Decisions, decisions in North Minneapolis
Soon, hundreds of food shelf guests in North Minneapolis will not have to wonder what’s inside their grocery bags. They’ll get to decide for themselves which foods they want.
The N. Lyndale Ave. Salvation Army is about to open a “grocery-style” food shelf, housed inside a new 1,400-square-foot building addition. Staff and volunteers will escort each guest as they select the foods they want.
“I’ll get to pick what I want and leave what I don’t,” the 58-year-old said. “Right now, when I receive food that isn’t my favorite, I give it to the lady across the street from me – she has six kids.”
Rhodes has relied on the food shelf for the past decade. He lives with schizophrenia and is unable to work. He receives disability payments, but the money isn’t enough to make ends meet.
“After paying for my medicine, rent, and other bills, I’m lucky if I have $10 or $12 left,” he said. “This place prevents me from having to be out there with a sign, begging for money. I’m thankful for the program.”
“They love spaghetti noodles – any kind of noodles, really,” the 30-year-old single mother said. “It will be a heck of an opportunity to pick what we want.”
The N. Lyndale Ave. Salvation Army will be the fourth of eight Twin Cities Salvation Army food shelves to offer the grocery-style model.
“We’re excited to give our guests this new option,” said Captain Jim Brickson, co-leader of the N. Lyndale Ave. Salvation Army, adding that about 500 people come to the food shelf every month.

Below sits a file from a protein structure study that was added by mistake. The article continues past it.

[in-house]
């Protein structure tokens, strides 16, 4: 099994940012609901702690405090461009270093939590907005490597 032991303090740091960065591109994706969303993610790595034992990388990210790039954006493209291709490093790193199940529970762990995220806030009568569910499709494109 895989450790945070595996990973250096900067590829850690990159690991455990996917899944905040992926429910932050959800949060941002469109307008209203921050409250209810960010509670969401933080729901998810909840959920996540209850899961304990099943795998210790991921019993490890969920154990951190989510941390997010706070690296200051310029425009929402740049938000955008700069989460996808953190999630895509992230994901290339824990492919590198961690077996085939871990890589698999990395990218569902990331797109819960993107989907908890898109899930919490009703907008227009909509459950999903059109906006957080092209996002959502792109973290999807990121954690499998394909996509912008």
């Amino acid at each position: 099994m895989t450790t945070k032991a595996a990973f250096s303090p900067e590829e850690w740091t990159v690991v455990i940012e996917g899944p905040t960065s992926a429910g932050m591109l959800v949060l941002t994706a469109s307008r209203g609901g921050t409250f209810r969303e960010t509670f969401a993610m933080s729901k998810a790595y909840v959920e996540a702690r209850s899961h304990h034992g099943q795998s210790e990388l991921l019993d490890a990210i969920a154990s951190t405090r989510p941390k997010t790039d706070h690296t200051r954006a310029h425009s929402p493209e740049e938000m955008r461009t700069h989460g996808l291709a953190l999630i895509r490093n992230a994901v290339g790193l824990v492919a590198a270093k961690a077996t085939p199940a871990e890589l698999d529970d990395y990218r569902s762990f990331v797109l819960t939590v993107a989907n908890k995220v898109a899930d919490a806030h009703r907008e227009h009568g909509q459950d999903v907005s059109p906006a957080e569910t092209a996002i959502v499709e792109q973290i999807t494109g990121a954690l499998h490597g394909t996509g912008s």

Together, the Twin Cities Salvation Army’s eight food shelves provided groceries to more than 102,000 people last year.
Hot meals, other upgrades
The building addition is part a larger construction project that also includes a complete remodel of the N. Lyndale Ave. Salvation Army’s first and second floors.
The remodel includes a new kitchen that will be used cook and serve hot meals for 100 to 150 people every weekday, with tables set up in the facility’s 8,000-square-foot gymnasium. Currently, hot meals are not offered.
“Hot meals will be a welcome service to this community’s homeless population, unemployed men and women, and the working poor,” said Brickson (pictured). “We are honored to provide them with food in the name of our savior, Jesus Christ.”
Construction should be complete in June 2016.
Two gracious donors funded the project – Mary McVay and the late Violet Scott, who left The Salvation Army a gift from her estate (learn more about planned giving).
“The generosity of these two women is going to be a game-changer for North Minneapolis,” Brickson said.